contrived and patronising measures. The Duke of Edinburgh,


whose retirement from public duties was announced today,


had a traumatic early life. He was evacuated from Greece


in an orange box for a cot Perhaps that early resilience has


fuelled him through his eventful 96 years during which,


as consort, he has carried approximately 23,000 solo public


duties and courted a measure So what do we expect from brand


"monarchy" by way of duty and public service and has Prince Philip


genuinely delivered it? Roya Nikkhah is royal correspondent


at The Sunday Times and Shon Faye is a


writer and activist. First of all, do you think the


Royals are the kind of essence of what you think is public duty and


service? I think Prince Philip certainly is. This is a man for 70


years has dedicated his life to supporting a one in which is frankly


extraordinary service to the country. He has done it with


forthright humour but he has achieved an enormous amount in


public life for his charities which he has done quietly and not banged


the drum about. I think his steadfastness and commitment to the


monarchy is pretty extraordinary over 70 years. That point about


charities, he is patron of something like 780 charities. Those charities


clearly thought it was a benefit to them having his support? Yes, and I


think that is an important part of what the monarchy does in public


life. I suppose my query of that is we have come to accept the presence


of the monarchy as it depoliticised mascot for the nation and the


charitable sector. That allows us to depoliticised other issues like


austerity and some of the social issues. It can be very good to have


a royal attached to a cause but not to look at the underlying political


causes. But there are some courses that they -- to which he was


attached which are for the greater benefit of the nation? Yes, but


equally, his position in respect of that, when we talk about his


service, it is important to remember that his service, it is discussed on


the news as if it was given fully willingly, but there is a huge


amount of privilege which he received in return for that service.


The point about privilege is obviously that the Queen was born


into it but he wasn't, he had to come into it and I suppose in that


sense, he inherited by way of marriage that sense of privilege?


Yes, he inherited a sense of privilege but he also inherited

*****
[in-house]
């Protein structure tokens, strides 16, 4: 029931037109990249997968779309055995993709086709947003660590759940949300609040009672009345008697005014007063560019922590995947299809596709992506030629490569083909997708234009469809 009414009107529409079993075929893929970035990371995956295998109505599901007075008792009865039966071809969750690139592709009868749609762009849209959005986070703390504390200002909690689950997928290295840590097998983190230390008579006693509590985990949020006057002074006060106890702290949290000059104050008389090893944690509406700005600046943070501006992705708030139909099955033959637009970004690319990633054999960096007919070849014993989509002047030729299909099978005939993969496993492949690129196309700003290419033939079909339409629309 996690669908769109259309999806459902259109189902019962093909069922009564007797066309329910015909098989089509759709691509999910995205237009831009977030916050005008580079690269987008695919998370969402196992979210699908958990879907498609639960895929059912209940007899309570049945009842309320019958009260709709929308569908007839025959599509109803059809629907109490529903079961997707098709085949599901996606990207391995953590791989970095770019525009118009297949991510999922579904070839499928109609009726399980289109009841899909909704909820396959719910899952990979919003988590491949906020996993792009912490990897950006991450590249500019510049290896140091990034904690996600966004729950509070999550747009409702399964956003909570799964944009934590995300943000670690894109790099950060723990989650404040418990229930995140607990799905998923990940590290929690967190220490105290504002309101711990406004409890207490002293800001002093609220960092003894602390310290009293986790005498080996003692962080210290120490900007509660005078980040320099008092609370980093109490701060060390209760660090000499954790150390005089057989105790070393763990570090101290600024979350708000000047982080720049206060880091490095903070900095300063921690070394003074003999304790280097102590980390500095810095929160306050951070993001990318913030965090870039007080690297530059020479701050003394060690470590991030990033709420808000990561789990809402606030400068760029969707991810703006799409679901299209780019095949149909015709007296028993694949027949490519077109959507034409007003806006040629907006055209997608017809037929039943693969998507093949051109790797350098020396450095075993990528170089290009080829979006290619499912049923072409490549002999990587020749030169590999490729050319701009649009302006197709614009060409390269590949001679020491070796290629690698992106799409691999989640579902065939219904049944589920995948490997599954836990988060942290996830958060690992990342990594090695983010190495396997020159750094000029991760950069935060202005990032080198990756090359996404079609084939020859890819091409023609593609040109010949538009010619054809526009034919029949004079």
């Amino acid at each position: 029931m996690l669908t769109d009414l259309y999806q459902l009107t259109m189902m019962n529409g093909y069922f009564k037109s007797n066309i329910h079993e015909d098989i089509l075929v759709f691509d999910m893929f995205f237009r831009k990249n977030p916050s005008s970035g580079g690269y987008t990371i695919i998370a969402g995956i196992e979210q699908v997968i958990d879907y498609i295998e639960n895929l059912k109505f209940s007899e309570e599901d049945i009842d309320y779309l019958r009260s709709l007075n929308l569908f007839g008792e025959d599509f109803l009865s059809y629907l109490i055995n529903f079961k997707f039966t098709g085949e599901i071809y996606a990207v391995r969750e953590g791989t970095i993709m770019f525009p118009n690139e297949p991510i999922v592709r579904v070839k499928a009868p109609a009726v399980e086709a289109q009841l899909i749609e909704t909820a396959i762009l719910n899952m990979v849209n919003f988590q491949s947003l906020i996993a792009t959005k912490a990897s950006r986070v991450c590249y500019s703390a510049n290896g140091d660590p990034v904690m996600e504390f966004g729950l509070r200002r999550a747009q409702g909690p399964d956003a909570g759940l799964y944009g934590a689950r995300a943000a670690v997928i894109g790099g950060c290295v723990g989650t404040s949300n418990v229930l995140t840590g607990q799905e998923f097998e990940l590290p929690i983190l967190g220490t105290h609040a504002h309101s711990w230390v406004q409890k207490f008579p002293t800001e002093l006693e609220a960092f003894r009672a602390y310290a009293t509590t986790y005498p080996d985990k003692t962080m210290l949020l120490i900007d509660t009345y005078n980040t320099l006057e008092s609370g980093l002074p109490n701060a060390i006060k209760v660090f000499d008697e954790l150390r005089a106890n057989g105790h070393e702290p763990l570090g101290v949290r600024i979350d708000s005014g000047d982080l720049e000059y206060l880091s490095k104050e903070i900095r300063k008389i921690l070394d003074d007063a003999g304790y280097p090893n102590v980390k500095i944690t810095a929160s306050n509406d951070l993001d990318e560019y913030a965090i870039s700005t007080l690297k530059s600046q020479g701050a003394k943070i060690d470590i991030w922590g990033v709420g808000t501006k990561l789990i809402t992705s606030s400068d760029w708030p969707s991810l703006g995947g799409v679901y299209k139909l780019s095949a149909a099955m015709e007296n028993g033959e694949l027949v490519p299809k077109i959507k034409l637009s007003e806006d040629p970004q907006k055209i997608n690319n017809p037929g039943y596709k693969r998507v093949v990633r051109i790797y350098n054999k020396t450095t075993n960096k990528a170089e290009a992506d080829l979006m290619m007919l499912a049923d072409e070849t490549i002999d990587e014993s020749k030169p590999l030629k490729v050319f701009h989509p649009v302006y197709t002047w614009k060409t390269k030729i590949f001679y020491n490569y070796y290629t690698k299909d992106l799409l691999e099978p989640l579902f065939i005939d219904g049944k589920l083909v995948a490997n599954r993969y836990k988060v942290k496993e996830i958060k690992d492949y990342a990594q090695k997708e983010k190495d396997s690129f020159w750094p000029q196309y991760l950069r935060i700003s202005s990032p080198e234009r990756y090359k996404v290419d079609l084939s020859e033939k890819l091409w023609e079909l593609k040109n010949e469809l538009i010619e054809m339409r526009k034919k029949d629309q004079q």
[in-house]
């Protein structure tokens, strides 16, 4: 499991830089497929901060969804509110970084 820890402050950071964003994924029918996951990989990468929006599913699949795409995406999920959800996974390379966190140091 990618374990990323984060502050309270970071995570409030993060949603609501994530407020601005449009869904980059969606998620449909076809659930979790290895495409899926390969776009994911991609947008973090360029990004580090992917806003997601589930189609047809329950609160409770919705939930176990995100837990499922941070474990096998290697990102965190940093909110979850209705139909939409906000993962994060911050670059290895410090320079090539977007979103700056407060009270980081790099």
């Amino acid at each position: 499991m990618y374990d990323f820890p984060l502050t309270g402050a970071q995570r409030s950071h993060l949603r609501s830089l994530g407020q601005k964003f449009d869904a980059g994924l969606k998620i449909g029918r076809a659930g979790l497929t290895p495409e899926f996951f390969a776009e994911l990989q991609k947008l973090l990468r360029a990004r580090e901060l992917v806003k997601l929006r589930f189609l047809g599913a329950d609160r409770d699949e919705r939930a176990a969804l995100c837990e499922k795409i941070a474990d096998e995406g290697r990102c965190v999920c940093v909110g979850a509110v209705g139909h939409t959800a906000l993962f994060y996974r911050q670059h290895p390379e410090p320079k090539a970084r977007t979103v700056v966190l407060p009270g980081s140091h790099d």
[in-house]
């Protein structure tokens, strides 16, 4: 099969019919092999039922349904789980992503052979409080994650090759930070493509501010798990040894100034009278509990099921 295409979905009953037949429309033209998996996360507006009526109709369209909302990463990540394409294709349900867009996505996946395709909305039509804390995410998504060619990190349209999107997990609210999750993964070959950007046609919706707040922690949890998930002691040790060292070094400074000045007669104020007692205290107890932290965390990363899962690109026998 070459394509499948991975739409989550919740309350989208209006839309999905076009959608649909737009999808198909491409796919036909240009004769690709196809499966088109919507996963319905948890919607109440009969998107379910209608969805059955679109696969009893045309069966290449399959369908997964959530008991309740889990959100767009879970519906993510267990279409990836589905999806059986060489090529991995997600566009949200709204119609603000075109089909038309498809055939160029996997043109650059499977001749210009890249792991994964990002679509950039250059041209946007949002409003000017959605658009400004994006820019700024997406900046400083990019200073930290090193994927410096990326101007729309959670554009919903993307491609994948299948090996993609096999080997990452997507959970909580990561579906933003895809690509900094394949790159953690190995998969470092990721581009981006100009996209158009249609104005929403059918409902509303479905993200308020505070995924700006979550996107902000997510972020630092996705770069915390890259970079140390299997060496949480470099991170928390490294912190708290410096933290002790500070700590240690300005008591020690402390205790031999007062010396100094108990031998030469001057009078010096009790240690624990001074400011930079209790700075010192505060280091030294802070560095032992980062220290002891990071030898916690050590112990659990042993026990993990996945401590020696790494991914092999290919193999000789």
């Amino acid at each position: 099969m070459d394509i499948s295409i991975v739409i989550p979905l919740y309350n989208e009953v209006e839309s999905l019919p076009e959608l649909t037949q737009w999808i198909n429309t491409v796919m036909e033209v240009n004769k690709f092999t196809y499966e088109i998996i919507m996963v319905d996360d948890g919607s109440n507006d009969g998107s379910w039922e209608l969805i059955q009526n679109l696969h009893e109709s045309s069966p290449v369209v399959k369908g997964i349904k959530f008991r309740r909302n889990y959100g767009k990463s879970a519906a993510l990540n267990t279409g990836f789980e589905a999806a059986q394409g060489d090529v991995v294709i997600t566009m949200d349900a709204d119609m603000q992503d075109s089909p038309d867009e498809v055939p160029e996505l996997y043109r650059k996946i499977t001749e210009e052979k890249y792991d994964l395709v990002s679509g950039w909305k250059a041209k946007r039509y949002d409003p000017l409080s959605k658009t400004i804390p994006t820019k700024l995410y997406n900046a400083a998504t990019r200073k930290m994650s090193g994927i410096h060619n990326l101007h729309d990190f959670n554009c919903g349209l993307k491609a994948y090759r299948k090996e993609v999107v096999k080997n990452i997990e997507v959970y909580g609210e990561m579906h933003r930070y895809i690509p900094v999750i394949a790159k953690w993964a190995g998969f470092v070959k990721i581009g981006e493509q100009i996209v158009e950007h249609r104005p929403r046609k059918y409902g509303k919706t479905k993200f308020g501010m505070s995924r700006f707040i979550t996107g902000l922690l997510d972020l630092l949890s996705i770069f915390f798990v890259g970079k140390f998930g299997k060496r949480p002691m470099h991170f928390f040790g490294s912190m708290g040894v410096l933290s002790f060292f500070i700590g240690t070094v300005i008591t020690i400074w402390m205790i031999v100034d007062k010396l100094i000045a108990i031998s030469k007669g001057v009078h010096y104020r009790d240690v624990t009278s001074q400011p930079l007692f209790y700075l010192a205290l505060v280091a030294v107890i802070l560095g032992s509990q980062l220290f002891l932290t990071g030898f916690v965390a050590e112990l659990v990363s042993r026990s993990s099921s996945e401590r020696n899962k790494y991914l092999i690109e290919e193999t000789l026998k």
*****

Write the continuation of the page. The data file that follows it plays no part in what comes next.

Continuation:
having to give up his career. This was a man in the 1950s, it was


generally assumed and believed he would have gone right to the top of


the Navy. How many men in the 1950s were willing to give that up for a


woman? He was actually born into privilege, but I do think we should


look at the Duke of Edinburgh and think of


him as an incredibly privileged man, he has led a privileged life but he


has also done an enormous amount of work. Things like the Duke of


Edinburgh's scheme which has helped young people right across the social


strata. Yes, I never got my bronze! You did not get your bronze, but the


fact that you know about it, was it something that was worth getting?


Yes, certainly and there are plenty of examples of that. The younger


royals speaking out about mental health recently. It should give us


pause for thought saying Prince Philip is a privileged man and has


worked hard all his life, there are plenty of people who have worked


hard at their entire lives and do sacrifice and work hard. For the


Royals, those sacrifices are elevated into a unique way in the


way we discuss them. That you could also say that lots of celebrities,


because they are good at football or modelling or whatever, you get a lot


of money and they are in a huge position of privilege, and they


didn't necessarily give back in the same way that you might regard


someone who has been doing it for 70 years has given back? I would say


the monarchy is a pretty unique institution that in this country it


is the product of a class system and has been falling over hundreds of


years, and it is also enriched by colonial spoils. We had a huge


empire and we are still in its final days. We do, but the issue with that


is, the public if they wanted to could probably get rid of the


monarchy but every year when the nation is polled they are


overwhelmingly in favour of keeping a monarchy. One also assumes that he


will be working behind the scenes with the Queen? There is no doubt he


will be working with every single day and supporting her still thank


you. What's it like to be the Labour


candidate in the general election when you think your leader


is a disaster, in a seat which has a proud history of building


nuclear powered submarines, when your leader is ambivalent


at best to nuclear? Barrow-in-Furness in Cumbria


was solidly Labour after the war until 1983, when Labour under


Michael Foot campaigned for unilateral nuclear


disarmament and lost the seat When Labour changed its policy,


it took the seat back, but what now for Barrow-in-Furness,


high up on the Tory target list? Filmmaker Nick Blakemore spent


the first week of the campaign A vote for Labour


is a vote for Corbyn I don't think he would be fit


to be Prime Minister. Even if it were possible


that it was going to happen. I want to be Labour candidate,


but I'm not prepared to accept even the theoretical possibility


that he will be Prime Minister. Because, one, it's not


going to happen, but, two, it wouldn't be right,


even if he did. I'm just really asking how


you're planning to vote in the general election,


how you're feeling I used to support Labour


but I don't know at the moment. My daughter's a single


parent and that. She doesn't get the support